supplies, can readily imagine. Nor did this difference
only affect a general and his plans in respect to his
army at the moment; for "such a difference," says
Turenne, "proves a great advantage in the next cam-
paign, because new soldiers will readily come to serve
in armies that are in plentiful countries".

The rivers of the country through which they in-
tended to pass were very favourable to their projects.
Roads in those times usually followed water-courses,
and certain tributaries of the Rhine on the one hand,
and of the Danube on the other, flowed through
the valleys leading by the shortest route to Munich,
the capital of the Duke of Bavaria's kingdom, a city
nearly 200 miles to the south-east of Friedburg. If
the allies could but make good their way along this
route and garrison the fortresses which they would
have to capture and leave in their rear, the Bavarian
and Imperialist armies would have to go a long way
round to get at them.

The plan of Turenne and Wrangel was to leave
Friedburg and reach the river Main by one of its



tributaries, not very far from Frankfurt, then to go up
the valley of the Main to where the river Tauber runs
into it, and after that to go up the valley of the Tauber
almost to the top of the watershed, which is there not
a very high one. They proposed next to cross over
the watershed and to go down one of the tributaries of
the Danube, until they reached that river ; to go up
the Danube to where the Lech flows into it ; then to
go up the Lech and seize its fortresses, and finally to
strike across the country to Munich. It was a very
bold venture ; but circumstances assisted the strategic
skill of the French and the Swedish generals.

To begin with, the Archduke could not be per-
suaded by the Bavarian general to start at once so as
to intercept Turenne and Wrangel. He was much
too busy digging ! The French and Swedish armies
started at two o'clock in the morning and had actually
to pass within sight of the enemy ; but, says Turenne,
his foes "seemed to be irresolute, and only put them-
selves under arms. De Wert, however, had been
sent on to defend a pass, but apparently without
sufficient strength ; " for, brave as he was, he retired
"towards the main body of the enemy's army".
Turenne and Wrangel marched twenty-seven miles
that day. The hesitation and seeming want of courage
on the part of the Archduke Leopold is almost inex-

The chief difficulties that Turenne and Wrangel
had to face were the fortresses lying on their route ;
for, unless they could be taken, success would be next

1646 yET. 35] SURRENDERS 105

to impossible. The inhabitants of the country through
which they passed knew that the large united armies of
Bavaria and the Empire were in the north-west, with
the object of defending their own nations, and of
crushing^ the French and the Swedes ; when, there-
fore, the Swedes and the French, very obviously un-
crushed, appeared in view, they not unnaturally inferred
that the Imperial and Bavarian armies must have
been conquered in a great battle and, acting upon
this inference, they fled in all directions.

Of course the suspicion of the defeat of the armies
of the Empire and Bavaria was rapidly developed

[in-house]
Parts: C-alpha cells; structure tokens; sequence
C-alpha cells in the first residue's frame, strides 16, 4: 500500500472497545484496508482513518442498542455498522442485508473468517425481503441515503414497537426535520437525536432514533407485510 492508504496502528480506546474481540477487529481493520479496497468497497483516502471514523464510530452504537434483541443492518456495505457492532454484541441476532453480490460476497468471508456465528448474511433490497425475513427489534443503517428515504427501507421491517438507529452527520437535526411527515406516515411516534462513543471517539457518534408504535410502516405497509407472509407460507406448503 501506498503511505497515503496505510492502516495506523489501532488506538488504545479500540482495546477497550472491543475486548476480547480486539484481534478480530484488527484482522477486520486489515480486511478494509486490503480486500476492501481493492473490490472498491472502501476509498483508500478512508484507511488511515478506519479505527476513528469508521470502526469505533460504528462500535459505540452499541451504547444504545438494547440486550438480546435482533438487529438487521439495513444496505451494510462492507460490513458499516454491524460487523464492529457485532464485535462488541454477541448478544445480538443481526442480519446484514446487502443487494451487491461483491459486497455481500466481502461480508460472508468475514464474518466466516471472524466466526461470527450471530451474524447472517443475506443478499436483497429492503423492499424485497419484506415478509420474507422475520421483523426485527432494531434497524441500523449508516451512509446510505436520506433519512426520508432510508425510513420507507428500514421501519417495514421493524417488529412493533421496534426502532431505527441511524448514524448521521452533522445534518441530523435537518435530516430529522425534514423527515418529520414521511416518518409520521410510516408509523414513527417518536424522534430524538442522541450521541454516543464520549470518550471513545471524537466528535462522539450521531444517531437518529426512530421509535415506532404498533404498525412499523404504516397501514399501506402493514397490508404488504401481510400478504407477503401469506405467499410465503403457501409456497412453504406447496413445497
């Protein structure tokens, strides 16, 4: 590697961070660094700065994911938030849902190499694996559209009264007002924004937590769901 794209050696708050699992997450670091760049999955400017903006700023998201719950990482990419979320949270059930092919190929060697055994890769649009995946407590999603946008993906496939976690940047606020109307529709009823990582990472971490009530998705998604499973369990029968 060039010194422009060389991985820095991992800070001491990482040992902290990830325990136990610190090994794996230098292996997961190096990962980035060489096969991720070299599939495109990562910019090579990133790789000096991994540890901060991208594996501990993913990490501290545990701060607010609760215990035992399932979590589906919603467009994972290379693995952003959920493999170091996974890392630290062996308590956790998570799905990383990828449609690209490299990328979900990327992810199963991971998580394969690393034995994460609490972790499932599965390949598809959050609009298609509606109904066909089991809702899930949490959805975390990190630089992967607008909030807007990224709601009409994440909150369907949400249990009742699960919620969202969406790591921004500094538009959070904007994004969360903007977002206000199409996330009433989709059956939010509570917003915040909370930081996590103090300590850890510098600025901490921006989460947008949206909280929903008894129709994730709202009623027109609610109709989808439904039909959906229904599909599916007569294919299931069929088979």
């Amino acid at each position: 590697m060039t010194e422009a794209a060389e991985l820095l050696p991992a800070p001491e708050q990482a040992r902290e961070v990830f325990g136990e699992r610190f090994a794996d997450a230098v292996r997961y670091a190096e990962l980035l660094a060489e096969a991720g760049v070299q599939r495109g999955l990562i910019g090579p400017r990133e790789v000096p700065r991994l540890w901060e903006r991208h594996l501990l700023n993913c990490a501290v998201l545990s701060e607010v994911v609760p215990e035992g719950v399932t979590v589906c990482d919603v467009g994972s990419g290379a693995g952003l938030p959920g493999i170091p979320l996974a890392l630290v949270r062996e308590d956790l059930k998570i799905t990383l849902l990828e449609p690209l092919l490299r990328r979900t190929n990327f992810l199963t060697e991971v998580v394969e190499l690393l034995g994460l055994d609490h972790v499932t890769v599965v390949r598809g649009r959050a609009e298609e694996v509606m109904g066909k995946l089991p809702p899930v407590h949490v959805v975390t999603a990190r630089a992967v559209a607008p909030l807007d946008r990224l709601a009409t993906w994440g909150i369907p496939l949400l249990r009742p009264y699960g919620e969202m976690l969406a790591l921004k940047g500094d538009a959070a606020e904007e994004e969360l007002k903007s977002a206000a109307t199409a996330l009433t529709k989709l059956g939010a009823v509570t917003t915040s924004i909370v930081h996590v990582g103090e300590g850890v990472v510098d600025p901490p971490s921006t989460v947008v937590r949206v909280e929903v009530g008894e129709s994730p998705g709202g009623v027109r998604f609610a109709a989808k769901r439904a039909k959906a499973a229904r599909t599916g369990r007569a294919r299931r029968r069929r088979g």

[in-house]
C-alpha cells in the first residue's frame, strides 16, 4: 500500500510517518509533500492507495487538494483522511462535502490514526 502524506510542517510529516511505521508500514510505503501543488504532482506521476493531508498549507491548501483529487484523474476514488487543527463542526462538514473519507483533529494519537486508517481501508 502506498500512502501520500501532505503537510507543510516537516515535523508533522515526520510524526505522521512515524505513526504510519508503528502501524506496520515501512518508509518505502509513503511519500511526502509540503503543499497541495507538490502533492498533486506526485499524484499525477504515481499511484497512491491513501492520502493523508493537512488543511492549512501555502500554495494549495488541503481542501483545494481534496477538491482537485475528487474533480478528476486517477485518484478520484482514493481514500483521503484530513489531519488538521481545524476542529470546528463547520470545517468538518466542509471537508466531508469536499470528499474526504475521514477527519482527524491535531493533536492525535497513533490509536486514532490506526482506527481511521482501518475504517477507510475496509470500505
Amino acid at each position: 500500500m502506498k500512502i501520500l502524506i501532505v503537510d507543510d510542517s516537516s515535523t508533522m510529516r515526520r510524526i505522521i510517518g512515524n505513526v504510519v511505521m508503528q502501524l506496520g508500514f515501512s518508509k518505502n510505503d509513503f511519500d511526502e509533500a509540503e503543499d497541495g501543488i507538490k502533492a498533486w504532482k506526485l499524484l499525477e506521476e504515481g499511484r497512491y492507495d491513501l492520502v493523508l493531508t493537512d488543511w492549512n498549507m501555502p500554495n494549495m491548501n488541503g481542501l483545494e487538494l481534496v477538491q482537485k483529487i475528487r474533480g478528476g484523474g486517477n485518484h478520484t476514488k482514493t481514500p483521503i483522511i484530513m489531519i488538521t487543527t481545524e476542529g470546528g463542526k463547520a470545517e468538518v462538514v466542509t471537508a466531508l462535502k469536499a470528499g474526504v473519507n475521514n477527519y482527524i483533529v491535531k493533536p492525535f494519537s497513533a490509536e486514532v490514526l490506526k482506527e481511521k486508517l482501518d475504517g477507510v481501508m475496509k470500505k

by rumour from suspicion into fact ; and the report
being carried from one garrison to another, they, in
most cases, either surrendered at once or made only
a feeble and brief resistance.

When the Duke of Bavaria, at Munich, heard
what had happened, he was terribly frightened and
furiously angry. He ordered all his valuables to be
packed up immediately and removed to a distance ;
and he sent to reproach the Archduke Leopold for
allowing the enemy to pass him, practically unopposed
and entirely unpursued, into the richest plains of
Bavaria. Forgetting his own perfidy to France, he
assumed an air of virtuous indignation at what he
regarded as the perfidy of the Archduke, who had
rewarded him for breaking his word to Mazarin and
joining his army to that of the Empire, by permitting
the troops of the outraged Mazarin to punish him for
his breach of faith by plundering his dominions.


In respect to this question of plunder, the reader
ought to impress upon his memory that the fact that,
if Ramsay is to be believed, "the booty might have
been inestimable," and that "the Viscount might have
demanded for himself alone, 100,000 crowns per month,
without doing anything contrary to the usages of war :
but with an unparalleled disinterestedness, he only took
out of the enemy's magazines what was sufficient to
subsist his army". It will be important to remember
this when, farther on, we meet with accusations against
Turenne of inflicting cruel devastation, as a punishment
for some infamous ill-treatment of his own soldiers.

The allies successfully carried out their programme
described above, so far as it included reaching the
Danube, where the Lech flows into it. Near that
point stands Rain, now an insignificant town, but then
one of the important fortresses of Bavaria. This place
was besieged by Wrangel, while Turenne sent the
Marquis de Beauvau with 500 horse to demand the
surrender of Augsburg, another fortress twenty miles
due south of Rain and also on the Lech. There being
scarcely any garrison in Augsburg, the Marquis de
Beauvau was immediately admitted, without his men,
and the citizens began to make terms with him for the
surrender. Augsburg stood on a high and commanding-
position at the junction of the rivers Lech and Wertach.
Besides being an important fortress, it was the chief
point of commerce between Northern Europe and the
Levant. In its trade and in its merch^mt nobility it
was almost a rival to Venice About the time when

1646 JET. 35] AUGSBURG 107

Turenne was approaching- it. one Augsburg family,
originally descended from a weaver, numbered no less
than forty-seven counts and countesses of the Empire
among its five branches.

Now Wrangel was particularly anxious that the
French should not take exclusive possession of Augs-
burg, partly on the ground that it had once been
captured by the great Gustavus Adolphus of Sweden,